Workforce Solutions Capital Area relocated its North Austin career center to a nearly 71,000-square-foot facility near Rundberg Lane in Northeast Austin after the lease of its previous location—on Airport Boulevard, north of the ACC Highland development—expired.
The new center opened July 8, after Workforce Solutions received nearly a half a million dollars from Travis County to offset the moving costs and allow for an expansion of services down the line.
Workforce Solutions CEO Tamara Atkinson provided an update on the center and its operations at an Oct. 1 meeting of the Travis County Commissioners Court.
The area nonprofit supports workforce development for low-income clients and has three full-service career centers in Travis County.
“We are the flagship facility,” Atkinson told commissioners at an Oct. 1. “We are the largest career center in the state of Texas providing comprehensive services in East Austin.”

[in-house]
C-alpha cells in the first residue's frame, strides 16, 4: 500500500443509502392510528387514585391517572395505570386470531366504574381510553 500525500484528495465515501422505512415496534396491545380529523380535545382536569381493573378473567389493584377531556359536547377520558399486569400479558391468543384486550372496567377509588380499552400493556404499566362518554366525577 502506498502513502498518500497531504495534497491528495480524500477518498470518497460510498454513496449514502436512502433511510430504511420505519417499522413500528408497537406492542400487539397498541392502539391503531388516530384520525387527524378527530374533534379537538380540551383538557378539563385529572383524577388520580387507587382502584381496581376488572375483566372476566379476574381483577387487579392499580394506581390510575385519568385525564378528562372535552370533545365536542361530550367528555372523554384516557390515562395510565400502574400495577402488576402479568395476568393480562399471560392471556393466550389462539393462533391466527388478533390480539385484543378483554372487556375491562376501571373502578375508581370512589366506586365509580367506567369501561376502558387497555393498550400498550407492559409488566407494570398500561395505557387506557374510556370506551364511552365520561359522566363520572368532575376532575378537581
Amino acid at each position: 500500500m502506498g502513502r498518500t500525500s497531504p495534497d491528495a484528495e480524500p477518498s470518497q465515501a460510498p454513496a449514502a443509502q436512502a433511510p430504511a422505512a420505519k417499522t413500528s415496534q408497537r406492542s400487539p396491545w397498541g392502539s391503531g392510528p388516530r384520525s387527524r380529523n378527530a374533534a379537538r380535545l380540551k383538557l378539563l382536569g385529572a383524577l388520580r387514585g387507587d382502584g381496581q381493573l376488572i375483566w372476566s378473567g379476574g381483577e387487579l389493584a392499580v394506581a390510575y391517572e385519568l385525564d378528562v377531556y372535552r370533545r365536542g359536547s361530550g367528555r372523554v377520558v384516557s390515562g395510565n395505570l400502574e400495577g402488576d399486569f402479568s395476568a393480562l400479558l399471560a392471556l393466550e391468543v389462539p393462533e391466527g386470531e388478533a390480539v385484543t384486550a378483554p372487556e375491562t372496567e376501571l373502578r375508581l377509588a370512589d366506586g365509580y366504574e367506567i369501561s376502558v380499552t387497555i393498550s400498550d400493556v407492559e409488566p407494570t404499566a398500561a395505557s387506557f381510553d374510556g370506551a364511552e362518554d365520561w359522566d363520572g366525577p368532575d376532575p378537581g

The new location is nearly twice the size of the previous one and offers three times as many meeting rooms to allow clients to have private conversations with staff, Atkinson said.
Additionally, the center offers a child waiting room, stocked with donated materials.
“Over 60% of Workforce Solutions’ budget is for subsidized child care,” Atkinson said. “Many of our clients come to our facility with children in tow.”
The organization focuses on establishing a pipeline for Austin residents seeking employment through apprenticeship programs and partnerships with other area nonprofits that offer job training and support.
“We at Workforce Solutions know that the nature of work is changing,” Atkinson said.
These programs also meet clients where they are, whether that is in a two-year associate degree program or somewhere else.
“There’s a significant cohort of our Travis County neighbors for whom going back to school is a bridge too far,” County Judge Sarah Eckhardt said, adding that an apprenticeship program to become an electrician may have more appeal. “This is a familiar place for them, a sense of belonging and community that makes it possible to get that kind of training without sitting in a classroom, which has become a symbol of otherness for them.”